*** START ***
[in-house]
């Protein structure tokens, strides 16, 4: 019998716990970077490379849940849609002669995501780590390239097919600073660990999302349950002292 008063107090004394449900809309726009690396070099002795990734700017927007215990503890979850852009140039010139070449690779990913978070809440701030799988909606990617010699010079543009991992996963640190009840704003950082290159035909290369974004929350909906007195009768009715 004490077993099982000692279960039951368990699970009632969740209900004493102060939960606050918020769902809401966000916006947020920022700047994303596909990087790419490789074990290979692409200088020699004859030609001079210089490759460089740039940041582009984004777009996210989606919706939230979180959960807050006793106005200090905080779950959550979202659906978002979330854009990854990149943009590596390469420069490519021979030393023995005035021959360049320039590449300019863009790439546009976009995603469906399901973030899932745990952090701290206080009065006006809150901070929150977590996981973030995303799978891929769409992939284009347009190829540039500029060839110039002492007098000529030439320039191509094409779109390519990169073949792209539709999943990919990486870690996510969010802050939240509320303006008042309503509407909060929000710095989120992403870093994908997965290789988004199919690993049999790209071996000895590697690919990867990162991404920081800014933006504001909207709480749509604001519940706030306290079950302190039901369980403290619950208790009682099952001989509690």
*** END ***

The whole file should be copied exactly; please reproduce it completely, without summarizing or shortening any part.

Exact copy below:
[in-house]
């Protein structure tokens, strides 16, 4: 019998716990970077490379849940849609002669995501780590390239097919600073660990999302349950002292 008063107090004394449900809309726009690396070099002795990734700017927007215990503890979850852009140039010139070449690779990913978070809440701030799988909606990617010699010079543009991992996963640190009840704003950082290159035909290369974004929350909906007195009768009715 004490077993099982000692279960039951368990699970009632969740209900004493102060939960606050918020769902809401966000916006947020920022700047994303596909990087790419490789074990290979692409200088020699004859030609001079210089490759460089740039940041582009984004777009996210989606919706939230979180959960807050006793106005200090905080779950959550979202659906978002979330854009990854990149943009590596390469420069490519021979030393023995005035021959360049320039590449300019863009790439546009976009995603469906399901973030899932745990952090701290206080009065006006809150901070929150977590996981973030995303799978891929769409992939284009347009190829540039500029060839110039002492007098000529030439320039191509094409779109390519990169073949792209539709999943990919990486870690996510969010802050939240509320303006008042309503509407909060929000710095989120992403870093994908997965290789988004199919690993049999790209071996000895590697690919990867990162991404920081800014933006504001909207709480749509604001519940706030306290079950302190039901369980403290619950208790009682099952001989509690």